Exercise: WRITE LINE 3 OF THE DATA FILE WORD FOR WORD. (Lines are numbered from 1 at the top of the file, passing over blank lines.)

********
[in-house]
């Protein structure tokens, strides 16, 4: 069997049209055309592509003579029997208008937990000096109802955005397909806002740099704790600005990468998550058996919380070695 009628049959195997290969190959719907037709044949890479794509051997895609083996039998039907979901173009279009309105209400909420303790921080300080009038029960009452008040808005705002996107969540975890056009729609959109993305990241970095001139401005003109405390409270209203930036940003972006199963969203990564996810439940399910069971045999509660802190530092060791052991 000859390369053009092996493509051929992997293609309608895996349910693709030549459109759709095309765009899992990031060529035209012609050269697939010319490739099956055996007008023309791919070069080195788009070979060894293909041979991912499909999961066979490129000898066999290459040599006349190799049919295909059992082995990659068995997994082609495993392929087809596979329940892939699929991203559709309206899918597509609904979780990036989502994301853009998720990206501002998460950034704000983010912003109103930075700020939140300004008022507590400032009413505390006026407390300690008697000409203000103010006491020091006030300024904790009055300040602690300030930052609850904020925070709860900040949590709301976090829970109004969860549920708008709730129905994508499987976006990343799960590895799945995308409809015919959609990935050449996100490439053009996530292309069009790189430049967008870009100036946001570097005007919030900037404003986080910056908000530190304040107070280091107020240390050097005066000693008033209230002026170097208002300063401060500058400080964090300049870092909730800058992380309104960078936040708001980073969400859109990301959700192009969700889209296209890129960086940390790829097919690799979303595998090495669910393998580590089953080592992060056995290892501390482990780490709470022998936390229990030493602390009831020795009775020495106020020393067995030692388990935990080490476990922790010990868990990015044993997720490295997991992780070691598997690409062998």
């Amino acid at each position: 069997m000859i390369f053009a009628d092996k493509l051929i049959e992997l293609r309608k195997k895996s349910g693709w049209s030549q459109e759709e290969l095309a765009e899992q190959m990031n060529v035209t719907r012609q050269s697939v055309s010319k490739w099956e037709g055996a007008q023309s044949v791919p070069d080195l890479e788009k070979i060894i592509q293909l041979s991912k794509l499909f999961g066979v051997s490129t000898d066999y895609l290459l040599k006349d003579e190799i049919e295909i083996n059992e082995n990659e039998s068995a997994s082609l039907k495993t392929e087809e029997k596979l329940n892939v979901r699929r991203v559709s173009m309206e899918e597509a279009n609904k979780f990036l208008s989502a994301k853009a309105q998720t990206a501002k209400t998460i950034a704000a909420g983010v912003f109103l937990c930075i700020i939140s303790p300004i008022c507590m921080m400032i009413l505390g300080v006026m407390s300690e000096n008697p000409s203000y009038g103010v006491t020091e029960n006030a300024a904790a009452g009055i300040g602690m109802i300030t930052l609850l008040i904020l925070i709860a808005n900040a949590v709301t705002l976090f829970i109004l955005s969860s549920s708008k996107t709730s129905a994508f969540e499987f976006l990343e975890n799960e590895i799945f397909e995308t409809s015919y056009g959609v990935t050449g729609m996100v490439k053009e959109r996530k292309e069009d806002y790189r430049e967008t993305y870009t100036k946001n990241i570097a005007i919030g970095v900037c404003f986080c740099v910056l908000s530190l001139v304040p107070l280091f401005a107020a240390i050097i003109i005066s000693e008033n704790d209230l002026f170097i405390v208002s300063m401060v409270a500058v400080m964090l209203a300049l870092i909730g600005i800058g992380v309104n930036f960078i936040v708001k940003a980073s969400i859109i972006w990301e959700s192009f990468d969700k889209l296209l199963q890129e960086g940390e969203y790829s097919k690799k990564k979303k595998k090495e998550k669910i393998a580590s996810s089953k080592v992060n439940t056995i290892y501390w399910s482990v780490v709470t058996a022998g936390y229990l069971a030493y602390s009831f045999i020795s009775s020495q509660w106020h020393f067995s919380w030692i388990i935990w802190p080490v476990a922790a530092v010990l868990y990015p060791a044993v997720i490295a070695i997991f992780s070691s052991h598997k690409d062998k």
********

């Amino acid at each position: 069997m000859i390369f053009a009628d092996k493509l051929i049959e992997l293609r309608k195997k895996s349910g693709w049209s030549q459109e759709e290969l095309a765009e899992q190959m990031n060529v035209t719907r012609q050269s697939v055309s010319k490739w099956e037709g055996a007008q023309s044949v791919p070069d080195l890479e788009k070979i060894i592509q293909l041979s991912k794509l499909f999961g066979v051997s490129t000898d066999y895609l290459l040599k006349d003579e190799i049919e295909i083996n059992e082995n990659e039998s068995a997994s082609l039907k495993t392929e087809e029997k596979l329940n892939v979901r699929r991203v559709s173009m309206e899918e597509a279009n609904k979780f990036l208008s989502a994301k853009a309105q998720t990206a501002k209400t998460i950034a704000a909420g983010v912003f109103l937990c930075i700020i939140s303790p300004i008022c507590m921080m400032i009413l505390g300080v006026m407390s300690e000096n008697p000409s203000y009038g103010v006491t020091e029960n006030a300024a904790a009452g009055i300040g602690m109802i300030t930052l609850l008040i904020l925070i709860a808005n900040a949590v709301t705002l976090f829970i109004l955005s969860s549920s708008k996107t709730s129905a994508f969540e499987f976006l990343e975890n799960e590895i799945f397909e995308t409809s015919y056009g959609v990935t050449g729609m996100v490439k053009e959109r996530k292309e069009d806002y790189r430049e967008t993305y870009t100036k946001n990241i570097a005007i919030g970095v900037c404003f986080c740099v910056l908000s530190l001139v304040p107070l280091f401005a107020a240390i050097i003109i005066s000693e008033n704790d209230l002026f170097i405390v208002s300063m401060v409270a500058v400080m964090l209203a300049l870092i909730g600005i800058g992380v309104n930036f960078i936040v708001k940003a980073s969400i859109i972006w990301e959700s192009f990468d969700k889209l296209l199963q890129e960086g940390e969203y790829s097919k690799k990564k979303k595998k090495e998550k669910i393998a580590s996810s089953k080592v992060n439940t056995i290892y501390w399910s482990v780490v709470t058996a022998g936390y229990l069971a030493y602390s009831f045999i020795s009775s020495q509660w106020h020393f067995s919380w030692i388990i935990w802190p080490v476990a922790a530092v010990l868990y990015p060791a044993v997720i490295a070695i997991f992780s070691s052991h598997k690409d062998k």